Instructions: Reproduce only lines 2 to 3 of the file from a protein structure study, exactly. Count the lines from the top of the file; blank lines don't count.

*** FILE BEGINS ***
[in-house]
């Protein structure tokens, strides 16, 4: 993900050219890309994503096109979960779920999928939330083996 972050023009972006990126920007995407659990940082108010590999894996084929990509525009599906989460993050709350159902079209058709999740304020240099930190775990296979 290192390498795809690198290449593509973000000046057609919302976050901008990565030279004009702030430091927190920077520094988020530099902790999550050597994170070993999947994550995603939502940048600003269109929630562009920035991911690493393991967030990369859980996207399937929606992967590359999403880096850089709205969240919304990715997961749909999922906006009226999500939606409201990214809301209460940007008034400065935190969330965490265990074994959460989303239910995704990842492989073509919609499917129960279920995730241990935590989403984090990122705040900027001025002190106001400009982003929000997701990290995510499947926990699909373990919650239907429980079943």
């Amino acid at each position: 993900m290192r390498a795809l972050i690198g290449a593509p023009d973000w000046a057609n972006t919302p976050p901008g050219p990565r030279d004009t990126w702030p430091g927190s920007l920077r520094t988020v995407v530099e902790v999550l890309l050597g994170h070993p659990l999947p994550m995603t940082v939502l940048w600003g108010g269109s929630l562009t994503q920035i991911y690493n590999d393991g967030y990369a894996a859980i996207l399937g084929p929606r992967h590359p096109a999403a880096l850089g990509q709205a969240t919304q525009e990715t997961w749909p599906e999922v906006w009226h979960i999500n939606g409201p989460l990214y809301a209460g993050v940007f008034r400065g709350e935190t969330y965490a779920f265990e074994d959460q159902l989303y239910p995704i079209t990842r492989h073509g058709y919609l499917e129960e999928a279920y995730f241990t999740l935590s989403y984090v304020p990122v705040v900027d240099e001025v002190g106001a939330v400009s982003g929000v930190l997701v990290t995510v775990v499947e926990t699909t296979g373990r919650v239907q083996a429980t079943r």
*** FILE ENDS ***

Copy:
């Protein structure tokens, strides 16, 4: 993900050219890309994503096109979960779920999928939330083996 972050023009972006990126920007995407659990940082108010590999894996084929990509525009599906989460993050709350159902079209058709999740304020240099930190775990296979 290192390498795809690198290449593509973000000046057609919302976050901008990565030279004009702030430091927190920077520094988020530099902790999550050597994170070993999947994550995603939502940048600003269109929630562009920035991911690493393991967030990369859980996207399937929606992967590359999403880096850089709205969240919304990715997961749909999922906006009226999500939606409201990214809301209460940007008034400065935190969330965490265990074994959460989303239910995704990842492989073509919609499917129960279920995730241990935590989403984090990122705040900027001025002190106001400009982003929000997701990290995510499947926990699909373990919650239907429980079943």
């Amino acid at each position: 993900m290192r390498a795809l972050i690198g290449a593509p023009d973000w000046a057609n972006t919302p976050p901008g050219p990565r030279d004009t990126w702030p430091g927190s920007l920077r520094t988020v995407v530099e902790v999550l890309l050597g994170h070993p659990l999947p994550m995603t940082v939502l940048w600003g108010g269109s929630l562009t994503q920035i991911y690493n590999d393991g967030y990369a894996a859980i996207l399937g084929p929606r992967h590359p096109a999403a880096l850089g990509q709205a969240t919304q525009e990715t997961w749909p599906e999922v906006w009226h979960i999500n939606g409201p989460l990214y809301a209460g993050v940007f008034r400065g709350e935190t969330y965490a779920f265990e074994d959460q159902l989303y239910p995704i079209t990842r492989h073509g058709y919609l499917e129960e999928a279920y995730f241990t999740l935590s989403y984090v304020p990122v705040v900027d240099e001025v002190g106001a939330v400009s982003g929000v930190l997701v990290t995510v775990v499947e926990t699909t296979g373990r919650v239907q083996a429980t079943r």